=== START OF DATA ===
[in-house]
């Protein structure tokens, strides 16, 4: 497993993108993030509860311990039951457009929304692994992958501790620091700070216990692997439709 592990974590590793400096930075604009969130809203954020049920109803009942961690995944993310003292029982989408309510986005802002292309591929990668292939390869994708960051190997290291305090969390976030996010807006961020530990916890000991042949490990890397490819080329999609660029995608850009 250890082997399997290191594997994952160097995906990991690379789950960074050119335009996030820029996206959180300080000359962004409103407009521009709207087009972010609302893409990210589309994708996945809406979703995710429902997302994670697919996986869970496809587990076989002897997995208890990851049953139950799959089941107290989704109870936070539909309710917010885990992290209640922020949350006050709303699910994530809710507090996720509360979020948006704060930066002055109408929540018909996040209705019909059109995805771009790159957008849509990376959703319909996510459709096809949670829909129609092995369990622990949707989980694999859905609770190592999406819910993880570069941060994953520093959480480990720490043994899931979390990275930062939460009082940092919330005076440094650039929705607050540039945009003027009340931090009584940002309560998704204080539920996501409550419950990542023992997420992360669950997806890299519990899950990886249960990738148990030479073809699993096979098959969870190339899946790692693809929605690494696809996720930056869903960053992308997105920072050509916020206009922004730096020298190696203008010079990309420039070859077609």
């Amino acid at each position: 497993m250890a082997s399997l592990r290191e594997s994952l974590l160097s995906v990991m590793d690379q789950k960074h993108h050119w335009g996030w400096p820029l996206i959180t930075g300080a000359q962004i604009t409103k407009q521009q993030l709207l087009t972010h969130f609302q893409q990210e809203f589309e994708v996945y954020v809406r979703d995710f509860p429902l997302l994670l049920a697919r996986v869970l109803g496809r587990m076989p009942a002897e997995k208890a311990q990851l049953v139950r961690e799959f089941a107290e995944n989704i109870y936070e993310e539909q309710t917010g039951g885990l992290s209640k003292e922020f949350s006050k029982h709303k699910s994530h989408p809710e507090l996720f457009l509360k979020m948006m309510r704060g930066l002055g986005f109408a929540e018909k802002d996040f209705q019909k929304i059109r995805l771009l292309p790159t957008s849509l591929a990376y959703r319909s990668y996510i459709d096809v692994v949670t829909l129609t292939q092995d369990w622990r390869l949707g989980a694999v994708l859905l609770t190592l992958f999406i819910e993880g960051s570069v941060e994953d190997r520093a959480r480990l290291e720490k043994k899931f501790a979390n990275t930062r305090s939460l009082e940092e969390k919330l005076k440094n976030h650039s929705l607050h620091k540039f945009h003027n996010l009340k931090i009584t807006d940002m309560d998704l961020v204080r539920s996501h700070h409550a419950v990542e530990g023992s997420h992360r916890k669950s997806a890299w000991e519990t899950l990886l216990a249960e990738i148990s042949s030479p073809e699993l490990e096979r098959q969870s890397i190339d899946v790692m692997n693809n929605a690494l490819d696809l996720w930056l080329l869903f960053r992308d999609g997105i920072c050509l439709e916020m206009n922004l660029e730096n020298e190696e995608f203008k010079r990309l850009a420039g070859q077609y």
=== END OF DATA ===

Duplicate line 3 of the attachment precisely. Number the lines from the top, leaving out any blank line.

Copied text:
């Amino acid at each position: 497993m250890a082997s399997l592990r290191e594997s994952l974590l160097s995906v990991m590793d690379q789950k960074h993108h050119w335009g996030w400096p820029l996206i959180t930075g300080a000359q962004i604009t409103k407009q521009q993030l709207l087009t972010h969130f609302q893409q990210e809203f589309e994708v996945y954020v809406r979703d995710f509860p429902l997302l994670l049920a697919r996986v869970l109803g496809r587990m076989p009942a002897e997995k208890a311990q990851l049953v139950r961690e799959f089941a107290e995944n989704i109870y936070e993310e539909q309710t917010g039951g885990l992290s209640k003292e922020f949350s006050k029982h709303k699910s994530h989408p809710e507090l996720f457009l509360k979020m948006m309510r704060g930066l002055g986005f109408a929540e018909k802002d996040f209705q019909k929304i059109r995805l771009l292309p790159t957008s849509l591929a990376y959703r319909s990668y996510i459709d096809v692994v949670t829909l129609t292939q092995d369990w622990r390869l949707g989980a694999v994708l859905l609770t190592l992958f999406i819910e993880g960051s570069v941060e994953d190997r520093a959480r480990l290291e720490k043994k899931f501790a979390n990275t930062r305090s939460l009082e940092e969390k919330l005076k440094n976030h650039s929705l607050h620091k540039f945009h003027n996010l009340k931090i009584t807006d940002m309560d998704l961020v204080r539920s996501h700070h409550a419950v990542e530990g023992s997420h992360r916890k669950s997806a890299w000991e519990t899950l990886l216990a249960e990738i148990s042949s030479p073809e699993l490990e096979r098959q969870s890397i190339d899946v790692m692997n693809n929605a690494l490819d696809l996720w930056l080329l869903f960053r992308d999609g997105i920072c050509l439709e916020m206009n922004l660029e730096n020298e190696e995608f203008k010079r990309l850009a420039g070859q077609y």